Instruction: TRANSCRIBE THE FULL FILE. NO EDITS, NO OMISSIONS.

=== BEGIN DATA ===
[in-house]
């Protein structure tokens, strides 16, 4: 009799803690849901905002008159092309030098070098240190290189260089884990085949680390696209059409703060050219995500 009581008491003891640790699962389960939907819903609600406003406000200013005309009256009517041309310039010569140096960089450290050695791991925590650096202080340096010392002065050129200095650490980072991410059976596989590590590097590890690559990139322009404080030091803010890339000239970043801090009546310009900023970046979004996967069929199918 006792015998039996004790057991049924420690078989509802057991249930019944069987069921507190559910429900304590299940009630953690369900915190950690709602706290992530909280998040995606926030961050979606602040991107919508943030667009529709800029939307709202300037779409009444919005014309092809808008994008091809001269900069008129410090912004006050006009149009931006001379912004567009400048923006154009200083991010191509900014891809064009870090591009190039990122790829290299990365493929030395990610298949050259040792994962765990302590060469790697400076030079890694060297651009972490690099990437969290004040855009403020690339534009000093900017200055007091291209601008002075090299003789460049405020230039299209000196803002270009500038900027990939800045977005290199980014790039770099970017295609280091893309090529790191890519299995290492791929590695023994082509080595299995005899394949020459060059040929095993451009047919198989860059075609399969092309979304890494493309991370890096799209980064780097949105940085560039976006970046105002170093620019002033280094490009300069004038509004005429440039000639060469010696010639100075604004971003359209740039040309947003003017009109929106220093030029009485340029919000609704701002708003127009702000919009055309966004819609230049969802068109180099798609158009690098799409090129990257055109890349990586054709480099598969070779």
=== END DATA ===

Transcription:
[in-house]
């Protein structure tokens, strides 16, 4: 009799803690849901905002008159092309030098070098240190290189260089884990085949680390696209059409703060050219995500 009581008491003891640790699962389960939907819903609600406003406000200013005309009256009517041309310039010569140096960089450290050695791991925590650096202080340096010392002065050129200095650490980072991410059976596989590590590097590890690559990139322009404080030091803010890339000239970043801090009546310009900023970046979004996967069929199918 006792015998039996004790057991049924420690078989509802057991249930019944069987069921507190559910429900304590299940009630953690369900915190950690709602706290992530909280998040995606926030961050979606602040991107919508943030667009529709800029939307709202300037779409009444919005014309092809808008994008091809001269900069008129410090912004006050006009149009931006001379912004567009400048923006154009200083991010191509900014891809064009870090591009190039990122790829290299990365493929030395990610298949050259040792994962765990302590060469790697400076030079890694060297651009972490690099990437969290004040855009403020690339534009000093900017200055007091291209601008002075090299003789460049405020230039299209000196803002270009500038900027990939800045977005290199980014790039770099970017295609280091893309090529790191890519299995290492791929590695023994082509080595299995005899394949020459060059040929095993451009047919198989860059075609399969092309979304890494493309991370890096799209980064780097949105940085560039976006970046105002170093620019002033280094490009300069004038509004005429440039000639060469010696010639100075604004971003359209740039040309947003003017009109929106220093030029009485340029919000609704701002708003127009702000919009055309966004819609230049969802068109180099798609158009690098799409090129990257055109890349990586054709480099598969070779």